Serious injury or illness may occur if care is not taken during connection of the hemodialysis catheter. The CDC guidelines are quite clear. They include ensuring that staff dealing with hemodialysis patients are competent at their tasks, and the CDC recommends assessment each year and at hiring for hemodialysis staff.
Primary causes for concern include hygienic techniques. Specifically, staff should know how to appropriately wash their hands, and when to use gloves. Catheter dressing change should include hand washing, use of gloves, and use of antiseptics. When vascular access is obtained, the same hygiene rules should be observed, and the port or point of vascular access should be cleaned with antiseptics and aseptic technique employed.
Staff should understand how to correctly prepare medications, which will be injected into the bloodstream. Infections frequently occur in dialysis patients, because they have weakened immune systems.
Many unfortunate incidents occur as a result of incorrect connection of the dialysis catheter. These incidents include heavy bleeding and air embolism, both of which can be deadly. Sadly, small errors may result in irreversible consequences for patients.
A dislodged venous fistula catheter during dialysis can lead to significant blood loss. The VA alone reported 40 fatalities as a result of bleeding, after a study of bleeding incidents during dialysis from 2002 through 2008. Risk factors for insecure attachment of the venous catheter include restless or agitated patients, confused patients or those who were asleep. 50% of the fatal incidents reported at the VA occurred outside of the dialysis unit, either in patient rooms or in the ICU.
Normally, there is an alarm that records venous pressure on the dialysis machine. In most of these fatal cases, the alarms failed to either detect the low pressure or failed to alert the nursing station.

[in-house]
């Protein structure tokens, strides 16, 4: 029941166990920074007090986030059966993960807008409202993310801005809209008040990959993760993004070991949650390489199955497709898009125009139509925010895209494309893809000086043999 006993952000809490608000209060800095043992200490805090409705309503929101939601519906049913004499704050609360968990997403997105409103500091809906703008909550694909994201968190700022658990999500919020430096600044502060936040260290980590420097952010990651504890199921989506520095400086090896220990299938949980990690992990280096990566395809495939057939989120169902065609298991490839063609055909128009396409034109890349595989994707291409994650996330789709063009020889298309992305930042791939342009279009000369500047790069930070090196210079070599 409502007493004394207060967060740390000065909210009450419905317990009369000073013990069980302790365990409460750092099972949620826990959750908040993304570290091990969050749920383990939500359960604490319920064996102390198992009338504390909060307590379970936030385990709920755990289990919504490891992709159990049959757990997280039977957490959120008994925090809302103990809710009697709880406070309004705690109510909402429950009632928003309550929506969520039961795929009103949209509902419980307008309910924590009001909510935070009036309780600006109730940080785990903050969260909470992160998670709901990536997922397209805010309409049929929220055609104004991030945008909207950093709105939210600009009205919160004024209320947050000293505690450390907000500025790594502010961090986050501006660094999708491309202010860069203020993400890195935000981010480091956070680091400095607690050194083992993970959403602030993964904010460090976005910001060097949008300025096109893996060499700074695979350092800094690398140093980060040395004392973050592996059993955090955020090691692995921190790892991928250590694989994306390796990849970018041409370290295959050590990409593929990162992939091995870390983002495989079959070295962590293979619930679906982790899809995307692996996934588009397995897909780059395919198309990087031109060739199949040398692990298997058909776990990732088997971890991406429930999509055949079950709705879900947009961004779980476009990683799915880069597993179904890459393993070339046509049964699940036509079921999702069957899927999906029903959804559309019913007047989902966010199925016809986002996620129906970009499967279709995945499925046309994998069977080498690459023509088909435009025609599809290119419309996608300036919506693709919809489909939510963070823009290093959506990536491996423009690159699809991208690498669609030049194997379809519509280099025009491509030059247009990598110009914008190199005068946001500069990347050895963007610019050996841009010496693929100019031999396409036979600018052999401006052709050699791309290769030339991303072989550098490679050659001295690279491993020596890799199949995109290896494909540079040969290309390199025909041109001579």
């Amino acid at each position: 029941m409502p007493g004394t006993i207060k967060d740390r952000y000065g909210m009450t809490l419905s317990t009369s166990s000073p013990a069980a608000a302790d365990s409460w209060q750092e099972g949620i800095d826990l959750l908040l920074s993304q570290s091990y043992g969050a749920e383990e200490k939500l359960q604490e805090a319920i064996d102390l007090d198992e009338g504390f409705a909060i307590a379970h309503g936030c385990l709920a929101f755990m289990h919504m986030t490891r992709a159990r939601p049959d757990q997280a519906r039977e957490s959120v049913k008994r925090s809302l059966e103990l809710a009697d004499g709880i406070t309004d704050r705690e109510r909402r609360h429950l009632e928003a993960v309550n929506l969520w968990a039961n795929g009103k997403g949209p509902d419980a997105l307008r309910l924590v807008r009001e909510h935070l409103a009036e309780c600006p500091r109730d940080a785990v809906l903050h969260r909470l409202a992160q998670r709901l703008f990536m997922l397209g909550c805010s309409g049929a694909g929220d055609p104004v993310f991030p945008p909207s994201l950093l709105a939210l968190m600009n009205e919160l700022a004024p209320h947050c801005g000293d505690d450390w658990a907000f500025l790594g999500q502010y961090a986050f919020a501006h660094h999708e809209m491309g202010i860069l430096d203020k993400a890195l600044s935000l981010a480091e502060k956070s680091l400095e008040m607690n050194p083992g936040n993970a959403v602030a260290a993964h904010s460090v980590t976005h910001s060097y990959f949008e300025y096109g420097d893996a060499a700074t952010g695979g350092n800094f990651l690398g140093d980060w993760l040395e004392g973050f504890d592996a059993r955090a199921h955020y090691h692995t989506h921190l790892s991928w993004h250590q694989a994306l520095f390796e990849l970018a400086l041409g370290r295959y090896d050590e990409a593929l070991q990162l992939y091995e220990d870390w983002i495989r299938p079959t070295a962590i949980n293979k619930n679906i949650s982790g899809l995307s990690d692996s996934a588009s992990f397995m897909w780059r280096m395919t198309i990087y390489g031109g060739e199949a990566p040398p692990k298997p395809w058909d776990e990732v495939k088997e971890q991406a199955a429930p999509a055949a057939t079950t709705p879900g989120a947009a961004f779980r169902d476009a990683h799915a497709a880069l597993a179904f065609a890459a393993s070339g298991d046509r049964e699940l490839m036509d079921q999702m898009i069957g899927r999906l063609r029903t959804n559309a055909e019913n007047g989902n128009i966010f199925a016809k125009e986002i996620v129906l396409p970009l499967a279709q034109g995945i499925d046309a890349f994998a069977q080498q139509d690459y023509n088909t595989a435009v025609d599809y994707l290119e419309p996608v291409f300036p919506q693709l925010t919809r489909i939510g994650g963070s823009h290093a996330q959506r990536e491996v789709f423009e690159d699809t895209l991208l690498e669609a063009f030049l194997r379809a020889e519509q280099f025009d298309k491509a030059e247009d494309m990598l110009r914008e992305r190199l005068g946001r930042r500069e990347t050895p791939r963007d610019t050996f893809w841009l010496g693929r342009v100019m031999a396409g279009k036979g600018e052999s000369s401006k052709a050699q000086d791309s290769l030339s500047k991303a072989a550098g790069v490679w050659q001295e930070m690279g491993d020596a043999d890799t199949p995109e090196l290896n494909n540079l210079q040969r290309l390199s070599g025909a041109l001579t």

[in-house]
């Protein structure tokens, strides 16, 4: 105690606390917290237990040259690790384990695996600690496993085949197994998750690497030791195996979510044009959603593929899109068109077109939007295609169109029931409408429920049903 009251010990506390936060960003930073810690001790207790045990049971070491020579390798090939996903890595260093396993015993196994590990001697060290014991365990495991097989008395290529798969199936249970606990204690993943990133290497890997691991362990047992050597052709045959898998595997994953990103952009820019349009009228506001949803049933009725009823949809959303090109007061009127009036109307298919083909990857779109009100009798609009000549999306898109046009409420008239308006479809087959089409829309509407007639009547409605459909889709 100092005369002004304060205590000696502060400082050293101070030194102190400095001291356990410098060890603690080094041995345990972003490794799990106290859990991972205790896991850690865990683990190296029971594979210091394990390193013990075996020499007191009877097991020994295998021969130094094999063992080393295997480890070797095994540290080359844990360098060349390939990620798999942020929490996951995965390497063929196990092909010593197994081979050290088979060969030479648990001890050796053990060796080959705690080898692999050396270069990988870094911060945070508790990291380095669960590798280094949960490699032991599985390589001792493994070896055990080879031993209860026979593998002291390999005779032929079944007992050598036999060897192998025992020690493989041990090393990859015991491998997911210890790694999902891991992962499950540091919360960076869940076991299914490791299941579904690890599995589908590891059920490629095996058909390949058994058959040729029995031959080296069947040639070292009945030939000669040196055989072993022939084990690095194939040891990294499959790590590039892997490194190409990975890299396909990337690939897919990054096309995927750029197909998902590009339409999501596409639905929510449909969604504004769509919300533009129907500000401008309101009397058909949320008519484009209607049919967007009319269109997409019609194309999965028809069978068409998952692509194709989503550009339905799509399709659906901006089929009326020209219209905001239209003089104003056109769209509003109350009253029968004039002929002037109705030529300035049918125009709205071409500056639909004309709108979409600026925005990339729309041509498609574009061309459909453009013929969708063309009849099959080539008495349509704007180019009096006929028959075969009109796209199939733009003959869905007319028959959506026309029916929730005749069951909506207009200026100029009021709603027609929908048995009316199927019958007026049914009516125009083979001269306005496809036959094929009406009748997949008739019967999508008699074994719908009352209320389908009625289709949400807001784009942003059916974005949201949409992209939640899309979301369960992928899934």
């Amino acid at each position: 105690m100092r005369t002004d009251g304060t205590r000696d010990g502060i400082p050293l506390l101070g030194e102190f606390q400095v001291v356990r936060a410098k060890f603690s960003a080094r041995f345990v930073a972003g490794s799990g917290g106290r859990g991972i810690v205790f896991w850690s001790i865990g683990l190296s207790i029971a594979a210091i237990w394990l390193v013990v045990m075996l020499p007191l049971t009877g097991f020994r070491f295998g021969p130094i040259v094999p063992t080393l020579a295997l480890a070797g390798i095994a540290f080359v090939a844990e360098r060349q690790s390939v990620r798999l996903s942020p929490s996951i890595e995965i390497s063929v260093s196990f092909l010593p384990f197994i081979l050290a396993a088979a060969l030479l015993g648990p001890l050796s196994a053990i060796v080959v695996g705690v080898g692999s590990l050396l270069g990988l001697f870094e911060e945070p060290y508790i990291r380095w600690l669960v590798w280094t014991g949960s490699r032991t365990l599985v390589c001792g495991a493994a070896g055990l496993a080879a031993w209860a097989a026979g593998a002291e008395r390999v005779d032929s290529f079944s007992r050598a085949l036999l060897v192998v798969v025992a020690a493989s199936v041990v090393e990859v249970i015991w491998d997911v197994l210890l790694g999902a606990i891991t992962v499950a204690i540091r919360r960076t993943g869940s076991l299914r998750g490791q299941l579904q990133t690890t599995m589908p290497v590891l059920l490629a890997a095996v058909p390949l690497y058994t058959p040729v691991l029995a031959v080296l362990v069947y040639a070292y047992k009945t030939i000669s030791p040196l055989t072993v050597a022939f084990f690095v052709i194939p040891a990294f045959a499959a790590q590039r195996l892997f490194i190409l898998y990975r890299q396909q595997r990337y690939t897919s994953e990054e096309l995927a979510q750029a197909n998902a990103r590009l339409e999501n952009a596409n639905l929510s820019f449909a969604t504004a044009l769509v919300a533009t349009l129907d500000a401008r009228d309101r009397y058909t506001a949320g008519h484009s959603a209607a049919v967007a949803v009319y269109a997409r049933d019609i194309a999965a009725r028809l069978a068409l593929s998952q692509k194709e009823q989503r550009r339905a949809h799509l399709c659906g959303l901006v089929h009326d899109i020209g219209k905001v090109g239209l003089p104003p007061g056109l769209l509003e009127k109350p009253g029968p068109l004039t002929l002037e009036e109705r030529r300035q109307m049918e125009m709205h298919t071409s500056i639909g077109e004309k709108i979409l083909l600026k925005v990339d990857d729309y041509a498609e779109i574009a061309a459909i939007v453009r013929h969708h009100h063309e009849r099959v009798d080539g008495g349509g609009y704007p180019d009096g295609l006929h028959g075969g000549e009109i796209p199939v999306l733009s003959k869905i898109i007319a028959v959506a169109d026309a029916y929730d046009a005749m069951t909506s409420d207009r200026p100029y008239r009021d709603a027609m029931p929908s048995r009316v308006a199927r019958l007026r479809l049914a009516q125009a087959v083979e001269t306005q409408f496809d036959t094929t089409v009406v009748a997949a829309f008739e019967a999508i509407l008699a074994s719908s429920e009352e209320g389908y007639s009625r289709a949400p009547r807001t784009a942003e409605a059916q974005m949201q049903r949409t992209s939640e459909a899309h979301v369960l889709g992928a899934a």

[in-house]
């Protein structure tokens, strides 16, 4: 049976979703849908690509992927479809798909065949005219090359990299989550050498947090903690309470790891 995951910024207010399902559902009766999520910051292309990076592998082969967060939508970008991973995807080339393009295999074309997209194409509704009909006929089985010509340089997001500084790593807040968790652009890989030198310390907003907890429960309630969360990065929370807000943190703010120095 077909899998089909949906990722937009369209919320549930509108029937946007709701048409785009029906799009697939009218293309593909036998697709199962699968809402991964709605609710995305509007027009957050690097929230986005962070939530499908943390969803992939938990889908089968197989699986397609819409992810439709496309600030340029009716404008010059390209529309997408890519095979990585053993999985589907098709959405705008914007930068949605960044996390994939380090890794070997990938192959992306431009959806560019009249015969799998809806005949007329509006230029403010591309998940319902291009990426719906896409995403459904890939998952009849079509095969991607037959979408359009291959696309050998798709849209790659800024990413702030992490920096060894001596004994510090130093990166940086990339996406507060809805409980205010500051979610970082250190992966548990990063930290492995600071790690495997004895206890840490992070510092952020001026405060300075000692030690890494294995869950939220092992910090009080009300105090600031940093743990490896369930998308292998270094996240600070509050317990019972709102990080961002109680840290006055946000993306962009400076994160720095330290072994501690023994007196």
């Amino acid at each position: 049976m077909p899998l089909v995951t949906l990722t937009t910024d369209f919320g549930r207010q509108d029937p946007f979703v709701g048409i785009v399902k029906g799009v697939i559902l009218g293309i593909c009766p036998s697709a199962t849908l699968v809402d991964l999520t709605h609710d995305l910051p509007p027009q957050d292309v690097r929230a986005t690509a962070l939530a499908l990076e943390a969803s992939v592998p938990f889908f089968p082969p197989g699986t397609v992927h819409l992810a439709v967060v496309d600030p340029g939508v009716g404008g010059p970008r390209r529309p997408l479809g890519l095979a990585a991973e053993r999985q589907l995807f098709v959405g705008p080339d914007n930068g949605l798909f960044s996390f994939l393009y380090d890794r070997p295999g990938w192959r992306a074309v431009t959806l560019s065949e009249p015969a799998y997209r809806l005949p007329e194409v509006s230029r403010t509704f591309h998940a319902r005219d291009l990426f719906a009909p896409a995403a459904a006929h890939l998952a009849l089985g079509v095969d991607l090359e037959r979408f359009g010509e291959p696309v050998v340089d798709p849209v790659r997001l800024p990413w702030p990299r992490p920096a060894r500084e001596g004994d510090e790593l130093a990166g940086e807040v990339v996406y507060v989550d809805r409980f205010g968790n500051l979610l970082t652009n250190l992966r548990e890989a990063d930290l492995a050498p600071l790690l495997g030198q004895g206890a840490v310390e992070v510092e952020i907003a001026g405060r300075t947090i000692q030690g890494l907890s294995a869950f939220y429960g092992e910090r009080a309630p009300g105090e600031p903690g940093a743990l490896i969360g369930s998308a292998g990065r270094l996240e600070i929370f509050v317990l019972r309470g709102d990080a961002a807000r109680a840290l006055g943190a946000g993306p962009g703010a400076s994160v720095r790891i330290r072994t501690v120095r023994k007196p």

The results of the VA study led to recommendations that the venous access site always be visible. This included the recommendation that patients be observed continuously during dialysis, with the recognition that alarms may not always be dependable.
HemaClip patient connector clips are widely available, and should be utilized under most conditions. Interestingly, at the time of the study, Fresenius, a large supplier of hemodialysis equipment, had only evaluated their HemaClip with their own Combiset dialysis tubing, and would not sell to facilities that do not use the Combiset tubing. Fresenius is currently facing lawsuits from other dialysis equipment and dialysate materials.
Taping techniques are not standardized, and this would probably be an aid to prevention of dislodgement of venous access devices. Redsense has developed an alarm designed to detect dislodgment of venous catheters. However, nurses should be universally aware that devices are not failsafe, and the best practice involves direct observation of the patient undergoing dialysis, with the dialysis site in view.
Other significant causes of morbidity and mortality during dialysis include pulmonary embolism resulting from attempts to unblock an arteriovenous fistula, air embolism as a result of catheter dislodgement, bleeding from infected catheter sites, infection, and medication errors involving the intravenous administration of potassium. Although most patients undergo dialysis safely, untrained or busy healthcare providers may not adequately protect patients undergoing dialysis.
If you have experienced injury or infection as a result of unsafe or substandard dialysis procedures, you may want to consult a personal injury attorney to evaluate your case.